The International Chess Federation (FIDE) fired a chess commentator for making sexist remarks during a match at a top women's tournament.
FIDE announced on Sept. 28 that Belarusian-born Israeli grandmaster Ilya Smirin will no longer continue as a commentator "with immediate effect" after he admitted that he had said that "chess is maybe not for women."
"Although we have great respect for Grandmaster Ilya Smirin as a chess player, the views he expressed on air are completely unacceptable, offensive, and do not represent any of the values that FIDE stands for. Therefore, we unreservedly apologize to all those who were offended," FIDE said in a statement.
Smirin made the remarks when he was making his debut as an English-language commentator at the FIDE Women's Grand Prix in Astana, Kazakhstan on Sept. 27.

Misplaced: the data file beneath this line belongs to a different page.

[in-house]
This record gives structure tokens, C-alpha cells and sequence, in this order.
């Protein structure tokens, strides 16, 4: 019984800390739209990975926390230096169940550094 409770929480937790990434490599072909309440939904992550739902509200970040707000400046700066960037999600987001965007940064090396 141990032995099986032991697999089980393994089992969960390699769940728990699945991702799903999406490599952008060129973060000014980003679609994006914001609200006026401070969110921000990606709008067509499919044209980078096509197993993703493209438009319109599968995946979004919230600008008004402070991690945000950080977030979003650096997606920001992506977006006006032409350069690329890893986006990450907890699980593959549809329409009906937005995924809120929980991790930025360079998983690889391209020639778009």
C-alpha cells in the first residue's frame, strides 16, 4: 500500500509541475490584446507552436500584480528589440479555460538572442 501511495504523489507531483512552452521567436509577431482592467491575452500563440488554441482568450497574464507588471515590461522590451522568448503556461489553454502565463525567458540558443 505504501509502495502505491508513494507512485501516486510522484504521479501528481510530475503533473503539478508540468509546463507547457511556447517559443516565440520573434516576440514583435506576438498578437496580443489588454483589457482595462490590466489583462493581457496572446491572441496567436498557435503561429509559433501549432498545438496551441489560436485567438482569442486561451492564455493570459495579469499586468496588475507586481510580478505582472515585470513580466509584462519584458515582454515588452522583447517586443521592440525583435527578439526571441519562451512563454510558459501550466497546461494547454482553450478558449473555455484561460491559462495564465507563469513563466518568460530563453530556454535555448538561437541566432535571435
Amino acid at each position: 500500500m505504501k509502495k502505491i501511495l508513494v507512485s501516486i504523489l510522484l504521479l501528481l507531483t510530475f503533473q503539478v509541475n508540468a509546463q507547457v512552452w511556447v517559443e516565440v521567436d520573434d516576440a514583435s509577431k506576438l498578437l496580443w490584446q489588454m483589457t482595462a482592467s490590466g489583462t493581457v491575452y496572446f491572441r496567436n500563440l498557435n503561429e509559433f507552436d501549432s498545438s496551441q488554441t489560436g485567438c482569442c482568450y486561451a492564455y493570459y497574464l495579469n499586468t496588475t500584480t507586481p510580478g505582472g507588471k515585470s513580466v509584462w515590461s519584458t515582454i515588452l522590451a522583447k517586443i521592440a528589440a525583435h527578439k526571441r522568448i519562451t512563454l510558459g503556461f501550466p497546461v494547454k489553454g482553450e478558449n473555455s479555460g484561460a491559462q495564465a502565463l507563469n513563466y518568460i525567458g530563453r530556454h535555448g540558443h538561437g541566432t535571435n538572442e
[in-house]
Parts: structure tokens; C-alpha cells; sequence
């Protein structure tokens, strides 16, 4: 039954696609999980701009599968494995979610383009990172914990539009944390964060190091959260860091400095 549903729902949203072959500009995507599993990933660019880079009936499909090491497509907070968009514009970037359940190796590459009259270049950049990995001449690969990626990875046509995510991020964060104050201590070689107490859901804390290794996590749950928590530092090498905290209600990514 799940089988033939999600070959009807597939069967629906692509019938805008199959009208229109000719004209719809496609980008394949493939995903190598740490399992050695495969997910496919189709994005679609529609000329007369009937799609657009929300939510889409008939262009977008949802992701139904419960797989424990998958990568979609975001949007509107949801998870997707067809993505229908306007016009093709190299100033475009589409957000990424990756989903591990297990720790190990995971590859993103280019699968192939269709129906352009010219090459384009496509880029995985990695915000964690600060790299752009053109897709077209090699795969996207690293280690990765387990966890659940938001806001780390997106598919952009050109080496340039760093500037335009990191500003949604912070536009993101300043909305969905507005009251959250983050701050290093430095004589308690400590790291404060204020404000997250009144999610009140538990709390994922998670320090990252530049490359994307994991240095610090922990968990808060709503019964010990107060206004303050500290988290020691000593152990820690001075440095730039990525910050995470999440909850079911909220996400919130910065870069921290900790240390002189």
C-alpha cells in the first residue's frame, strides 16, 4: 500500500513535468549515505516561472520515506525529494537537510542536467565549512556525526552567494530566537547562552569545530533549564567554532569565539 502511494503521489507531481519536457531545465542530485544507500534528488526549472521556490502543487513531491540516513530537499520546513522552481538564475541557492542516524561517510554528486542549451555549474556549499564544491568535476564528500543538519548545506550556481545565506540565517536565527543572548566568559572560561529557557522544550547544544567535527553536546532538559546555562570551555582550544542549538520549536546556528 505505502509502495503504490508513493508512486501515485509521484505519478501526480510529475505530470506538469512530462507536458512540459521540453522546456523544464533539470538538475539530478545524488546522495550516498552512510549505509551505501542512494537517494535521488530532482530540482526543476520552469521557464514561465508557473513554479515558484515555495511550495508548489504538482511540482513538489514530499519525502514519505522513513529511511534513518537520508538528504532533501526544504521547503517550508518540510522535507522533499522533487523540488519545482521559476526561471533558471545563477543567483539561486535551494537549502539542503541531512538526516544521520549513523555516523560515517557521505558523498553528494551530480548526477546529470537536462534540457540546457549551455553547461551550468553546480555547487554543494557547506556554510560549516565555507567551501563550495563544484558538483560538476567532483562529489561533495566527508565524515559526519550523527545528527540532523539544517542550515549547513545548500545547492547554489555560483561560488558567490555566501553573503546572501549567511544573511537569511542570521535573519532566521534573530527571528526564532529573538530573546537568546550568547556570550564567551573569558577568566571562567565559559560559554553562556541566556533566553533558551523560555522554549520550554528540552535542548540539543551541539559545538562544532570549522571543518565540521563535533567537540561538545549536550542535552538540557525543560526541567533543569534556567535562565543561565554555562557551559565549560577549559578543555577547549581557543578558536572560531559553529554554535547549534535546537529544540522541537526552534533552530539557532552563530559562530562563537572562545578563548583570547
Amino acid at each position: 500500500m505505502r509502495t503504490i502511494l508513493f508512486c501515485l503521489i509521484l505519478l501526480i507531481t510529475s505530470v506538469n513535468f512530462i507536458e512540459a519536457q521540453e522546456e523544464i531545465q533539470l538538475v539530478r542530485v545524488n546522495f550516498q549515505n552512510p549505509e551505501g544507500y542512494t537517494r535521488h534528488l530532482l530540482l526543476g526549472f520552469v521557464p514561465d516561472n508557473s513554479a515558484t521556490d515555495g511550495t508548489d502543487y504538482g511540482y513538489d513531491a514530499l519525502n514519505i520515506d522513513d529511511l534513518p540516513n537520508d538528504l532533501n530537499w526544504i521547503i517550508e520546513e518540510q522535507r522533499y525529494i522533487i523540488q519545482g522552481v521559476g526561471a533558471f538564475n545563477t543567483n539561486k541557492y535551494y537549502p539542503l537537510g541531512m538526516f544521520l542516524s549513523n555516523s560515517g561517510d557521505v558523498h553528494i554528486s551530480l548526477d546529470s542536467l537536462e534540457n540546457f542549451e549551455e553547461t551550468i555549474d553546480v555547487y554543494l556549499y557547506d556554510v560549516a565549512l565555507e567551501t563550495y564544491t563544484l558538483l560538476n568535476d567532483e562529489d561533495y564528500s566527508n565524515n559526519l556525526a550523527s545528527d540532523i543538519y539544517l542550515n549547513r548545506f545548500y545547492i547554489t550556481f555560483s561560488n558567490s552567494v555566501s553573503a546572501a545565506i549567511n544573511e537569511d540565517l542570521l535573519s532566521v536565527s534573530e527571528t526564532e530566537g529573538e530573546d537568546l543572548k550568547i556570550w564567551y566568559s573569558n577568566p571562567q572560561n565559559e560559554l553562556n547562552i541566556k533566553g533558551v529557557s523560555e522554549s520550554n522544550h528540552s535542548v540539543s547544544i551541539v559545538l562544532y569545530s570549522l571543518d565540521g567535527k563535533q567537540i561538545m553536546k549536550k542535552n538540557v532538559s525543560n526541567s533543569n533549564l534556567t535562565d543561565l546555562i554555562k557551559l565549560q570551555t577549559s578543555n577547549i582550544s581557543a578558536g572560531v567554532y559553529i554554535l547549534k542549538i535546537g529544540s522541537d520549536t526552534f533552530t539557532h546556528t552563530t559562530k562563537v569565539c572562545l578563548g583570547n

Smirin was initially talking about one of the competitors — Chinese woman grandmaster Zhu Jiner — and whether she would become a grandmaster.
A woman grandmaster is a separate, lower title than that of a grandmaster and is only for women. Meanwhile, grandmaster is the highest title that any chess player — man or woman — can attain.
"She's a woman grandmaster or what?... Why she wants to be like men grandmaster in this case?" Smirin said during the live broadcast.
Smirin went on to admit that he had said "chess is maybe not for women" in a "private conversation."
Fellow commentator and Women's International Master Fiona Steil-Antoni responded to Smirin by reminding him of an earlier remark in which he had seemingly praised a female player — Grandmaster Aleksandra Goryachkin — for "playing like a man."
Smirin's comments sparked criticism from several top female players, including former Women's World Champion Susan Polgar who described the remarks as "highly insulting and inappropriate."